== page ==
Django (Sergio Corbucci, 1966)


#301

The only benefit of Il Grande Silenzio’s dub is that you hear Frank Wolff and Vonetta Mcgee’s own voices.

And did you notice the English track puts music where there isn’t supposed to be? The part where the sheriff and Tigrero encounter the outlaws.


#302

Agreed, but I think the Italian version is far better overall.

No I never noticed that, I’ll keep an eye out for it next time.


(Wilco Vedder) #303

I will give it a try with the Italian sound and English subs. But the subtitles distracts from the movie that is watched i have noticed. When I started watching movies without (dutch) subtitles as is common in our country I noticed more details and scenery.
maybe i should learn Italian :grinning:


#304

I’ve studied Italian for a while. I suppose my long term goal is to comfortably watch an unsubbed Italian film.


(Extranjero) #305

Just watched this again (in the Italian dub) – I’ve seen it many times before but not for a few years. I am more convinced than ever that this is Sergio Corbucci’s best film.

The first and foremost quality is its screenplay – tremendously focused and fast-moving. Even with gratuitous exploitation scenes like the mud-wrestling, and Django’s rather laboured real-time stealing of the gold, the film clocks in at just over 90 minutes. The story develops in unexpected ways – Django is more interested in Jackson’s gold, which will buy him a new life, than in killing the man himself, and he rejects Maria because he’s afraid of the consequences for her. The film has a great gothic atmosphere, with its ghost town and graveyard and Django’s sinister coffin. The characters are perfectly cast. Franco Nero has great presence in a similar star-making role to Clint Eastwood’s in A Fistful of Dollars. Loredana Nusciak’s beautiful face is full of character and feeling. Eduardo Fajardo is wonderfully slimy as the murderous racist villain.

On a technical level, Giancarlo Simi’s superb sets and costumes make a virtue of the low budget. The quagmire of the main street makes the Elios set look like an actual derelict town, in contrast to its artificial air in many other movies (This looks like it was inspired by The Seven Samurai, which if I remember right has a similar fallen tree in the middle of its muddy village street). The bleak settings and drab costumes offset the scarlet hoods and scarves to stunning effect, and the crude design of the hoods themselves turns Jackson’s men into demented scarecrows.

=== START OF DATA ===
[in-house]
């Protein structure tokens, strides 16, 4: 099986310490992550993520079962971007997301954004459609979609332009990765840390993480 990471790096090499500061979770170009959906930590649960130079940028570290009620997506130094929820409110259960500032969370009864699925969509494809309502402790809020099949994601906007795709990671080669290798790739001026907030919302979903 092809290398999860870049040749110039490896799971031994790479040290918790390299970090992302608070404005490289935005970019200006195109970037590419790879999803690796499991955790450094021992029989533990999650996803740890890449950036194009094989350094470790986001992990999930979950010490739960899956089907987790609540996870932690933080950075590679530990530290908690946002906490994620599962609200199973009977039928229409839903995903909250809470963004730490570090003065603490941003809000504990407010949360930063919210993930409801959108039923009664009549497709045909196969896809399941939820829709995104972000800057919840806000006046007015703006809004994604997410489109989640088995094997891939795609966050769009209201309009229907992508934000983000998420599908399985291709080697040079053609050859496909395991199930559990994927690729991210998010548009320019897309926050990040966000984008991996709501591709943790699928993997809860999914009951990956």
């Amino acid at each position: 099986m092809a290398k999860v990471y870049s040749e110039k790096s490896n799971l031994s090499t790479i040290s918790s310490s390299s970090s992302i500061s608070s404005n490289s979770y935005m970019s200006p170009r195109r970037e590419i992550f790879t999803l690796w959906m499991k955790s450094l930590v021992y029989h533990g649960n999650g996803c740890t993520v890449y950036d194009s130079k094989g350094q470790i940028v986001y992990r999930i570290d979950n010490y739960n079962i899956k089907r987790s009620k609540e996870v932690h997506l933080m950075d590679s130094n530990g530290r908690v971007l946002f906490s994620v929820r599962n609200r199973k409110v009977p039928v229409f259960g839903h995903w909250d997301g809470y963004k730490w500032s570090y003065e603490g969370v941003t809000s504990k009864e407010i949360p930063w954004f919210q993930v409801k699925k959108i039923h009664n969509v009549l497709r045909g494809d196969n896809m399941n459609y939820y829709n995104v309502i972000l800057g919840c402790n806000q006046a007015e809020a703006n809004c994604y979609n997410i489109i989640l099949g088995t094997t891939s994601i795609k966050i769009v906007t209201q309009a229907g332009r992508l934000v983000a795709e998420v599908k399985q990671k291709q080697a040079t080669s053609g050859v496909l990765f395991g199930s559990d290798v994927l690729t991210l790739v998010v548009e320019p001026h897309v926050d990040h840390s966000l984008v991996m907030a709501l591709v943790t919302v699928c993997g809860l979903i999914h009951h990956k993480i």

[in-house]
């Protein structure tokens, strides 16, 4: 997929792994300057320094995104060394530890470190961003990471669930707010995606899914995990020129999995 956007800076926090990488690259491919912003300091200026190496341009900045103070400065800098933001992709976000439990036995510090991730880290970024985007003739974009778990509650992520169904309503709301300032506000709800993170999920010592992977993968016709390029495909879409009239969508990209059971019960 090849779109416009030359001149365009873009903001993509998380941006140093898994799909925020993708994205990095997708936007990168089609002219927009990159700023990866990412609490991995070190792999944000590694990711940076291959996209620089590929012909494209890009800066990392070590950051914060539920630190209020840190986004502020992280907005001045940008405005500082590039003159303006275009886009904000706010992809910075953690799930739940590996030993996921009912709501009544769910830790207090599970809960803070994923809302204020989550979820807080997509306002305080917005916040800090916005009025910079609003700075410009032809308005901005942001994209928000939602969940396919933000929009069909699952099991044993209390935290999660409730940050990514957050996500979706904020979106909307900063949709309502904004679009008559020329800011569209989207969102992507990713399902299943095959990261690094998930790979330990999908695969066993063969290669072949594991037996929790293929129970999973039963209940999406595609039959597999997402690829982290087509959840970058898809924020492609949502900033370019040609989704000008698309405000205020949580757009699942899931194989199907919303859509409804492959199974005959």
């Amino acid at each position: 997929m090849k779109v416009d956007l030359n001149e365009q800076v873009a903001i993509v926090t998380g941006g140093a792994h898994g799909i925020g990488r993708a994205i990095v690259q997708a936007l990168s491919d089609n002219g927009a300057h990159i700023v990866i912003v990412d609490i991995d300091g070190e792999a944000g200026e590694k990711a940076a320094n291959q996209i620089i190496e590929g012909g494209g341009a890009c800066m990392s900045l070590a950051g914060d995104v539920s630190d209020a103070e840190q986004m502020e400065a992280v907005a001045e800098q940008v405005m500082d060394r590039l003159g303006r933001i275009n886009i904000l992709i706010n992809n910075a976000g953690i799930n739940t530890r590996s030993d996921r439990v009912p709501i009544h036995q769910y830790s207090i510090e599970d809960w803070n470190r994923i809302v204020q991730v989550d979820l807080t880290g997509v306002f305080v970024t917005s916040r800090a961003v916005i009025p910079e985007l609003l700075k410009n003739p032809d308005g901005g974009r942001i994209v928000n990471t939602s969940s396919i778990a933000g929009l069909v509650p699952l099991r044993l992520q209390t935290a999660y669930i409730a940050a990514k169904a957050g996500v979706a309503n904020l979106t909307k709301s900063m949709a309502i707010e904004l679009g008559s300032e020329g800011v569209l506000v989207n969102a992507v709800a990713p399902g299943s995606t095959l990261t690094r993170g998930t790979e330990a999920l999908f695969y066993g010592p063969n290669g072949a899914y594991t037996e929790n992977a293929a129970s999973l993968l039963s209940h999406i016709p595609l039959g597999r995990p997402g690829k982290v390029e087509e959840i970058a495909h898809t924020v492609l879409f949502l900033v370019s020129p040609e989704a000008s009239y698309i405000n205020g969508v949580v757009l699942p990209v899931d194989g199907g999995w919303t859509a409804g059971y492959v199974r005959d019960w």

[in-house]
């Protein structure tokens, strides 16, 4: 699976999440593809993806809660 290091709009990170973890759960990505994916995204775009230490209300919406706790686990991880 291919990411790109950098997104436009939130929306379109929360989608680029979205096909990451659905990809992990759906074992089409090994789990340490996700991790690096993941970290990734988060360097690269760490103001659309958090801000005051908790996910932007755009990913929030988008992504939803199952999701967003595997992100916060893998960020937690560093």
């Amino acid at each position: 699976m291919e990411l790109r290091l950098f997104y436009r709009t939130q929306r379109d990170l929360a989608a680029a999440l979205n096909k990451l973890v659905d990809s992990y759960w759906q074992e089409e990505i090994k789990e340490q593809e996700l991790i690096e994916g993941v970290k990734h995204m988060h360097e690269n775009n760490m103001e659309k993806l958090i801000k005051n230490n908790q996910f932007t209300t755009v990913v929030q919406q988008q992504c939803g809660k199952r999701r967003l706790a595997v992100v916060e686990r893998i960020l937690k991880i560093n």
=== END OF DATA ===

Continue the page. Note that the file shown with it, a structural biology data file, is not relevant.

The editing (by Nino Baragli, Leone’s editor of choice) is excellent and the action scenes superbly choreographed. In the saloon shootout, notice how the man by the door falls out of one shot and into the next, making that sequence a single fluid moment. The camera work is sometimes a bit shaky, especially when zoomed in, but full of great shots – Django’s encounter with the Mexicans at the cemetery, tinged with the last rays of the setting sun; the wagon returning to the town at dusk under a full moon; the subjective camera views of the arrival at Fort Charriba and especially the fight between Django and Ricardo.

The music by Luis Enriquez Bacalov is great and adds to the atmosphere – particularly the early scenes in the saloon (“Fruscii Notturni”) and Jackson’s target practice (“La Corsa”).

I haven’t seen Corbucci’s first westerns, Red Pastures and Massacre at the Grand Canyon, but by all accounts they follow the conventional American form. Django seems to come from nowhere, a work of genius, inspiring the best from everyone involved. In terms of quality, I think only The Hellbenders comes close to it in the director’s later work. The Great Silence is a tremendous film but much more flawed, both technically and structurally. A Professional Gun is spectacular but shallow and Companeros is an undisciplined re-hash of it. (On the subject of these Zapata films, it’s interesting that the Mexicans in Django – who describe themselves explicitly as revolutionaries in the Italian version – are portrayed as sadistic bandits,of no political interest whatsoever.)

I still remember the day I first saw Django, on VHS at a friend’s house in the early 80s. About 10 seconds into the title sequence I thought: “I am going to love this film.” I still think it’s a masterpiece today.